1. In this petition under Article 226 of the Constitution, the petitioner has challenged the notification issued under Section 3(1) of the Karnataka Slum Areas (Improvements and Clearance) Act, 1973 (Slum Act) whereby certain land belonging to him had been notified as a slum area.
2. On behalf of the petitioner, Minajagi, learned counsel, submitted that before promulgation of the said notification, which affected his civil rights to property, it was the duty of the authority concerned to have afforded him an opportunity to show cause against such declaration. In support of this submission, he relied on certain enunciations of the Supreme Court in the case of Govt. of Mysore v. J. V. Bhat, : 2SCR407 , which was a case arising under the Mysore Slum Areas (Improvements and Clearance) Act, 1958, wherein also a similar notification had been issued under Section 3 thereof, the provisions of which are in pari materia with the provisions of the Act concerned herewith. It seems to me that this contention is well founded and must be accepted as correct.
3. The petitioner has alleged that before the issuance of the impugned notification under Section 3 of the Slum Act, he had not been served with any notice calling upon him to show cause why the land in question should not be declared as a slum area for the purpose of that Act. This fact is not denied on behalf of the respondents.
4. In the case relied on behalf of the petitioner, the Supreme Court was concerned with the constitutional validity of certain provisions of the Mysore Slum Areas (Improvements and Clearance) Act, 1958. The respondents therein had also challenged the legality of certain notifications issued under Sections 3, 9, 12 (1) (a) and (b) of that Act on the ground that the said notifications were violative of the principles of natural justice in that they had not been afforded an opportunity of making representations against them. The Court while un holding the validity of Sections 3, 9, 12 (1) (a) and (b) of that Act, which had been challenged as unconstitutional had struck down the three notifications, upholding the contention relative to absence of opportunity to the affected persons. In doing so, it is enunciated thus:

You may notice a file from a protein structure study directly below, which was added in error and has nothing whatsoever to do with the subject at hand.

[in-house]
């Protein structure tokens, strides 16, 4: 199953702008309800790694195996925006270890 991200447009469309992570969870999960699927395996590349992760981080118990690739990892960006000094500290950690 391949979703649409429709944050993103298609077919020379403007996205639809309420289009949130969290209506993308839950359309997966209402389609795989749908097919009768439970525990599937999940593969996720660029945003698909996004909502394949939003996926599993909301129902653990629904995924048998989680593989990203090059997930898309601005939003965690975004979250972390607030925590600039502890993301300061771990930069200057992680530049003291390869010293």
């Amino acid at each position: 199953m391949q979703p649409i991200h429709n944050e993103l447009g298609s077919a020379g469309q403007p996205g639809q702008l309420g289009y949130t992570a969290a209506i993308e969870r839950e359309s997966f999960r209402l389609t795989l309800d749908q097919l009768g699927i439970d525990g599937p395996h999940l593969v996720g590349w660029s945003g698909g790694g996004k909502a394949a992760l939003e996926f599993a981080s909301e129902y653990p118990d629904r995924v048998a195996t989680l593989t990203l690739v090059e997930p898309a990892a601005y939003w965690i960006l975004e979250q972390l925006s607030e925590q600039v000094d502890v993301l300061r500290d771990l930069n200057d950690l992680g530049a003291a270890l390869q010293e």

'... ... Policies and schemes, framed under statutory provisions, which affected rights of individuals could impose the obligations upon the authorities taking what were essentially administrative decisions at points at which they begin to impinge on specific individual rights. It is only where there is nothing in the statute to actually prohibit the giving of an opportunity to be heard, but, on the other hand, the nature of the statutory duty imposed itself necessarily implied an obligation to hear before deciding that the 'audio alteram partem' rule could be imported. The nature of the hearing would, of course, vary according to the nature of the function and what its just and fair exercise require in the context of rights affected'.
Again at page 601
'There can be no two opinions about the need to hear the affected persons before declaring an area to be a slum area under Section 3, or an area as a clearance area under Section 9 or before taking action under Section 10. All these difficulties will be removed if the affected persons are given an opportunity to be heard in respect of the action proposed'.
Viewed in the light of the above principles, it is clear that the notification impugned herein cannot be sustained.
5. In the result, this petition succeeds and is accordingly allowed. Consequently, the Notification No. NMA 93 MNI 75 dated 15th April 1975 and gazetted on 24th April 1975 (Exhibit A) is hereby quashed in so far as it concerns the petitioner's land. It is needless to point out that it is open to the authority concerned to take further action in accordance with the Slum Act, after providing for a reasonable opportunity to petitioner to make a representation against any such declaration and after considering such a representation on its merits. In the circumstances, the parties will bear their own costs.
6. Petition allowed.